Note, even though there is expense and time involved, you can pursue satisfaction through judgment collection. The Court may or may not grant you a judgment increase to cover your collection costs. Thus you must decide how far you are willing to go to collect your judgment. Depending on the size of the judgment, the size of the reward (the judgment) is worth the extra effort to collect.

An initial step towards satisfaction is garnishing the Judgment Debtor’s wages. In Tennessee, employers are required to garnish the Debtor’s wages or be responsible for the payment of the debt. A percentage of the Debtor’s wages is collected until the judgment debt is paid in full. It takes a while, but eventually, you will be paid in full – so long as they remain employed with that employer.

What if your Judgment Debtor is self-employed? You can still collect on your judgment but it will likely take more time and expense. Your Tennessee judgment will last ten years and can be revived to last even longer – so you’ve got time if you have the patience.

First, you need to do some reconnaissance and maybe post-judgment hearings to determine what property your Judgment Debtor owns. Maybe he owns real property and personal property like cars, A.T.V.s, motorcycles, a truck, video game, three large screen televisions and more.

Second, if the Judgment Debtor still refuses to pay, the County Sheriff can seize the personal property and sell it at auction to satisfy the judgment. If the proceeds are not enough to pay the judgment, a lien can be placed on the real property. That lien (the judgment) must be satisfied first or at the time of closing before the property can be sold. Ultimately, this means you finally get your money!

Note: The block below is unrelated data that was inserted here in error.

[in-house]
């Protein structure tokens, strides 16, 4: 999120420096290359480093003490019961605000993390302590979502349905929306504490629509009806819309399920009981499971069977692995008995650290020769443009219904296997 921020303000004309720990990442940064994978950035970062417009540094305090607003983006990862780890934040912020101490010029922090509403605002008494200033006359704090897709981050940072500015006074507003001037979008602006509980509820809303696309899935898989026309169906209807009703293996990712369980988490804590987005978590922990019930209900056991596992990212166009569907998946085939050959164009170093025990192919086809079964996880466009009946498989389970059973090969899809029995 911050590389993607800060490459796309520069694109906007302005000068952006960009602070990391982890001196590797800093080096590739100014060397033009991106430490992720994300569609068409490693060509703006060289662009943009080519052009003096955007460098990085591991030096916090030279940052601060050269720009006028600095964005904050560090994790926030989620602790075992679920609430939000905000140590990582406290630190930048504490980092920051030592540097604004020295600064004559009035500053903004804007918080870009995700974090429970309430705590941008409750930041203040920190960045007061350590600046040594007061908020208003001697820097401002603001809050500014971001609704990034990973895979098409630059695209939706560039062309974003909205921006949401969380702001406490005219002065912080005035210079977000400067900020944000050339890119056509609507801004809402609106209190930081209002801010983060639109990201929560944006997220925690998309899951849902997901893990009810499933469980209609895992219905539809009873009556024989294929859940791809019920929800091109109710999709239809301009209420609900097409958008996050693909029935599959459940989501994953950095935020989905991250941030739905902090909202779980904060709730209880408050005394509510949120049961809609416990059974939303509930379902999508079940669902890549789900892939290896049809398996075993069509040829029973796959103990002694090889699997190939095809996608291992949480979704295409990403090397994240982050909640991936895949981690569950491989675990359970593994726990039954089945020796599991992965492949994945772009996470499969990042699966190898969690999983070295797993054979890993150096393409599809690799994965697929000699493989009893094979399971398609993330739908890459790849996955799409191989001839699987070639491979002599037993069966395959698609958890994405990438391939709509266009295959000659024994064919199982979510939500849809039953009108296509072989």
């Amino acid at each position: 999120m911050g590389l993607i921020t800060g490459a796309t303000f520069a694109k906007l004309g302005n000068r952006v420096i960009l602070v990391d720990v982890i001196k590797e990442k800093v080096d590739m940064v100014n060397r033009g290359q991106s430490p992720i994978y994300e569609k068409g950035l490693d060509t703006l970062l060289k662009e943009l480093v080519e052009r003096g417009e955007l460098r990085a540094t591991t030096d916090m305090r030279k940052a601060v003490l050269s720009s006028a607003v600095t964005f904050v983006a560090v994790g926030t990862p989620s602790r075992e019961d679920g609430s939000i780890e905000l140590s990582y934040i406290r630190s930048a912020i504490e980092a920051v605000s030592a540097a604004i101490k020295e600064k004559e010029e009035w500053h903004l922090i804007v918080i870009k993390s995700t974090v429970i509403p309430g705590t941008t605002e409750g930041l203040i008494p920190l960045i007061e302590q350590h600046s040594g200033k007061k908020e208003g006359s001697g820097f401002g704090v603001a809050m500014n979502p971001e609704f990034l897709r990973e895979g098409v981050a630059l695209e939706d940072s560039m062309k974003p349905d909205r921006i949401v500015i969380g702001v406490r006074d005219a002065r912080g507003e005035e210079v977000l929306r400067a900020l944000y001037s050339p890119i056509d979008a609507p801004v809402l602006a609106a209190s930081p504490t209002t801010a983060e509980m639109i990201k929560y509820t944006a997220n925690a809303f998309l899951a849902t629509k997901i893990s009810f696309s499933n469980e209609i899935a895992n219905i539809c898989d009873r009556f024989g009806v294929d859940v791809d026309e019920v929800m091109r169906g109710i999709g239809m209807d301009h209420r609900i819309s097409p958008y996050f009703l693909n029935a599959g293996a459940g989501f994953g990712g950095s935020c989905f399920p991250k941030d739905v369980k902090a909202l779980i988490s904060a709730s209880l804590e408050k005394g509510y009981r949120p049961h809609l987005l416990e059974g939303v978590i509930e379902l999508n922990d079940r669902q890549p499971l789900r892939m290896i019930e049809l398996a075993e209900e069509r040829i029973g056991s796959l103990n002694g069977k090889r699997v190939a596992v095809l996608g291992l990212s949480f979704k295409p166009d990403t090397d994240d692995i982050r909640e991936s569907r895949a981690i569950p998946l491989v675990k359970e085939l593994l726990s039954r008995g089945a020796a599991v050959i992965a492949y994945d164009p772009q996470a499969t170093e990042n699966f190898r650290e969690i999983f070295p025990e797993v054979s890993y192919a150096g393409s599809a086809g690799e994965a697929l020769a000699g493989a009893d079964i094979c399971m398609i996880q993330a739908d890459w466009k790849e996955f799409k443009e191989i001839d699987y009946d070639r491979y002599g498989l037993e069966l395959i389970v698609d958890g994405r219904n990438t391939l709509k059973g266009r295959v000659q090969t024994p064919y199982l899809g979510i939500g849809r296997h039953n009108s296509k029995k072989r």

You may have a Judgment Debtor who is “judgment proof”. This means essentially they do not have an employer from whom you can seek garnishment and don’t have any real or personal property of value. If so, this may mean your judgment may be difficult to collect and will require a lot of patience.

So, while getting your judgment is the first step towards adding to your bank account and the process can take time, ultimately you can receive satisfaction in more ways than one!

Leave a Comment

Filed under Litigation

Collecting the Erin Andrews Judgment.

Erin Andrews got her judgment.  Now what? Often, getting the judgment is just the first step. Collecting the judgment is the real work. The below link is a great article to give you a quick overview of the collection issues represented in Ms. Andrew’s case.

A judgment has a 10-year life span in Tennessee and can be renewed indefinitely.  And that is good news because this could take a while.  There is still the possibility of appeal to reduce the judgment.  Even so, if the judgment stands and is recorded, Ms. Andrews has at least 40 more years (four judgment renewals) before the Judgment debtor Defendant  property could revert to Vanderbilt. If the judgment is kept alive, and something tells me it will be, it will be an encumbrance on the land until it is paid.  Ms. Andrews could be in for a long wait.  Perhaps her Attorneys who will finally get to deliver the big check to her may or may not yet be in elementary school.

Then again, as the author points out, this hotel is in a prime location.  With the speed of construction/renewal/growth/redevelopment Nashville enjoys, there could be a fairly quick turnover and a speedy payment….. with perhaps twenty new townhomes squeezed into the footprint the hotel currently occupies or maybe a new commercial tower to rival the batman building downtown.  Either way, Nashville’s growth could increase both its own and Ms. Andrew’s economy.

Erin Andrews Judgment May Not be Easy to Collect Against Hotel Defendants

Leave a Comment

Filed under Litigation